Beth Demme (20:14):
At first, they told us that we had to go back in the house. So we did for a little bit and then I went back out. And at some point, we were standing at the end of our driveway and I saw the dad come out. And he had a head wound. He was bleeding from his head.
Beth Demme (20:33):
At the same time, I'm getting text messages from someone who lives in the opposite direction down the street, on the same street but the other direction whose daughter is a police officer. And so I was getting information on the scanner and he's knowing what's happening. And they're trying to feed us information. And I'm trying to tell them what I'm seeing.
Beth Demme (20:52):
Once we had assessed that the actual imminent danger was over, that was when we went back out. So we go back out and I can see that my neighbor has this head wound. And I see them bring somebody out who is obviously deceased like completely under the sheet. And I had no idea what had happened.
Beth Demme (21:17):
And then the family started to gather at the end of their driveway which is right next to ours. And another neighbor came over and the family that had the home invasion, a lot of their family from in town started to gather. So, another neighbor and I tried to get drinks and stuff together for them because it was really hot. I mean, it was late August in North Florida, it was hot, humid.
Beth Demme (21:39):
Anyway, the mom told me what had happened that someone that they didn't know had come to the door and knocked on the door. When they open the door, he forced his way in and was waving a gun around, hit her husband in the head. And then, their adult son obviously tried to come and protect his father. And that's when he was shot and killed.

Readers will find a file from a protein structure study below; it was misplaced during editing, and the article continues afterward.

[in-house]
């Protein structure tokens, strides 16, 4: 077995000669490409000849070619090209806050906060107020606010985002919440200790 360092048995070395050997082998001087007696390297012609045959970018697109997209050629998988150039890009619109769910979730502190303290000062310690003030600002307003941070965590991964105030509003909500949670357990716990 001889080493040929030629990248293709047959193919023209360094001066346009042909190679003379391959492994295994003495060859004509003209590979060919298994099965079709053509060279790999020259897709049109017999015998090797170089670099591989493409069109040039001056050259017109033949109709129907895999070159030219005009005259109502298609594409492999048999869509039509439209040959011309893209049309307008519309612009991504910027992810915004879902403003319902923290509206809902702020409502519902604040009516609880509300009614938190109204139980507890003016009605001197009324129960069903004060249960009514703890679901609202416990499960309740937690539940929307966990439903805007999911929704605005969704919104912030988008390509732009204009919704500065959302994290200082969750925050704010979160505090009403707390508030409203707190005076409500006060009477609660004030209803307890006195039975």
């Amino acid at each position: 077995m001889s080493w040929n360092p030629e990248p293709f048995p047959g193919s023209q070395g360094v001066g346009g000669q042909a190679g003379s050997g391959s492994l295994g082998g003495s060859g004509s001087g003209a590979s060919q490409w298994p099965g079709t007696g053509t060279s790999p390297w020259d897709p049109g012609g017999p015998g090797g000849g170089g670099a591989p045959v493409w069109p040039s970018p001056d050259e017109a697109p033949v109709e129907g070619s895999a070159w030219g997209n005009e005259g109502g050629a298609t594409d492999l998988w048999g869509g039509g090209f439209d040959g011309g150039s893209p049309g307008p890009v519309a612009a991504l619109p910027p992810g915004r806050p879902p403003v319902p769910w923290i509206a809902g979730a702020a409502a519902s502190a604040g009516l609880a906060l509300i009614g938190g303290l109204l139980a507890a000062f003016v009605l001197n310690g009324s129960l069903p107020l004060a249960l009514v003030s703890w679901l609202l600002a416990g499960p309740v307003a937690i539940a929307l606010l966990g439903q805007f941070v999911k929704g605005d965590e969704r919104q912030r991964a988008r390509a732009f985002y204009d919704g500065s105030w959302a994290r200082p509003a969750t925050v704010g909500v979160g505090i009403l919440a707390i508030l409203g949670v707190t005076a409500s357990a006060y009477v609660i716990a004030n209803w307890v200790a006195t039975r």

Beth Demme (22:12):
They had no idea who this person was or how he knew anything about them or why he was in their house. And they have since arrested someone and charged him with the crime. He ended up fleeing. So we had helicopters searching the neighborhood. And anyway, it was just a very traumatic night especially for my neighbors who lost their son.
Beth Demme (22:39):
And then when I realized the date and put the two together, it was really an impactful moment. And that family has been very resilient. And they have obviously been dealing and will continue to deal with their grief in their own ways. I mean, they'll just never be the same.
Stephanie Kostopoulos (23:02):
So how did you and your family, was there a grieving process for you all for this?
Beth Demme (23:07):
It was such a strange time for us because literally the day after it happened, we moved our son into his first dorm room. So it was this time of celebrating that he was doing the next great thing for himself. And also, it removed us physically from the situation. So it was a very strange time and it felt so strange to be celebrating with my son knowing the grief that was happening next door.